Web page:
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Senate committee reverses years of opposition and passes fracking ban

The Florida Senate reversed years of opposition to a statewide ban on oil and gas fracking and advanced a bill Tuesday that will prohibit the controversial practice in Florida.

The Senate Committee on Environmental Preservation and Conservation voted unanimously to prohibit  "advanced well stimulation treatment," specifically hydraulic fracturing, acid fracturing and matrix acidizing -- the high pressure process that is used to inject water into rock formations to extract oil and gas.

The bill is sponsored by Sen. Dana Young, R-Tampa, who reversed her opposition to a fracking ban last year, promising voters in her newly-drawn Senate seat that she would make passage of the ban a top priority. 

"This has been a wonderful journey,'' Young said, acknowledging the shift in position since she voted for a House bill lasts year that would have regulated and authorize fracking beginning in 2017, after a state study. 

She held up a rock of Florida karst limestone: "It is fragile. It is porous,'' she said. "Florida is unique. Florida is special and we do not have to be like every other state in the nation."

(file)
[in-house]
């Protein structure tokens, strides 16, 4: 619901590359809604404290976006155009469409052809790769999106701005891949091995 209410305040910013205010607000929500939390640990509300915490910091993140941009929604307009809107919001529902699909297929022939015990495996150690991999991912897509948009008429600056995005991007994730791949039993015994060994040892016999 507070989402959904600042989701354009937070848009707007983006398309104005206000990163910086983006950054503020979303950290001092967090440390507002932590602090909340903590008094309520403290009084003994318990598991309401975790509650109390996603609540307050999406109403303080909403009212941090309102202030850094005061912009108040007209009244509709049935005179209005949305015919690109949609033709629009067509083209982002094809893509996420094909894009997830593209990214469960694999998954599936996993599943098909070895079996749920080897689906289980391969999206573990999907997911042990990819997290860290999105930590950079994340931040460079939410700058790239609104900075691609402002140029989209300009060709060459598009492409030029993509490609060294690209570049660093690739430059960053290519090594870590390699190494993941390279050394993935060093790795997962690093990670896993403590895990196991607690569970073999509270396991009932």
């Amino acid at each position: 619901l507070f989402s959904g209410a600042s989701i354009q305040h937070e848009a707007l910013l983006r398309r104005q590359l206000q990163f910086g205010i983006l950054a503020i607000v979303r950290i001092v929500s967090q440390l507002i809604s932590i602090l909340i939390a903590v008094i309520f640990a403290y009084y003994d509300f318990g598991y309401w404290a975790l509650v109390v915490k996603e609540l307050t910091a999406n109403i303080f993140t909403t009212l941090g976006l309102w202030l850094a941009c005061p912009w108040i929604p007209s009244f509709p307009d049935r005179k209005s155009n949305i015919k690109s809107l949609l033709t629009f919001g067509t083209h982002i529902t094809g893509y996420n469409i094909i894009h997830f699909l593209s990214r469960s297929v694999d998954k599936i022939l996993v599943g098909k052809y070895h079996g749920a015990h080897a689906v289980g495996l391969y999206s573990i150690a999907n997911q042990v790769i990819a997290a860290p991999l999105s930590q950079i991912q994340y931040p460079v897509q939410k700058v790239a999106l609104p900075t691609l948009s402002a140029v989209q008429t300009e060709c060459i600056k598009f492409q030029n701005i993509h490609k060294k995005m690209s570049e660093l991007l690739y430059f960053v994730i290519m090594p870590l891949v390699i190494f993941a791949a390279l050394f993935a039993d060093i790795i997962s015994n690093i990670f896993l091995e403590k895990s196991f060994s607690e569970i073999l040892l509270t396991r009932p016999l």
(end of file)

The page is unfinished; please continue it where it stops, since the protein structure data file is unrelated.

Opposing the bill were Exxon Mobile, the Florida Chamber, the James Madison Institute, the Heartland Institute of Washington, D.C., the Hispanic Chamber of Commerce and the Florida Petroleum Council which argued that Florida's ban would be the strictest in the nation, that hydraulic fracturing has been proven safe in other states and must remain an option if Florida is to meet its energy needs. 

Dave Mica, president of the Florida Petroleum Council, said the state consumes 27 million gallons of gasoline every day in the state, the third largest amount in the country, and most of the natural gas used in the state comes from the process of hydraulic fracking. "We have a shared interest in our industry to protect energy resources."

Jake Kramer, attorney at Stearns, Weaver, Millers which represents Collier Resources, the company that has shown an interest in drilling for natural gas in Florida, warned that the measure "will be a lightening rod for litigation in this state.''

Noting that large landowners will be forced to bring lawsuits against the state because the bill could deprive them of access to subsurface minerals, he said the bill will open the door to lawsuits that claim the measure would qualify as an economic taking and qualify landowners for compensation.

But Young disagreed. She said the bill does not foreclose mineral rights and does not prohibiting traditional oil and gas exploration.

"There may be some uncertainty but the question is are you willing to roll the dice with the future of our state?,'' she said. "Are you willing to roll the dice with the future of our environment?"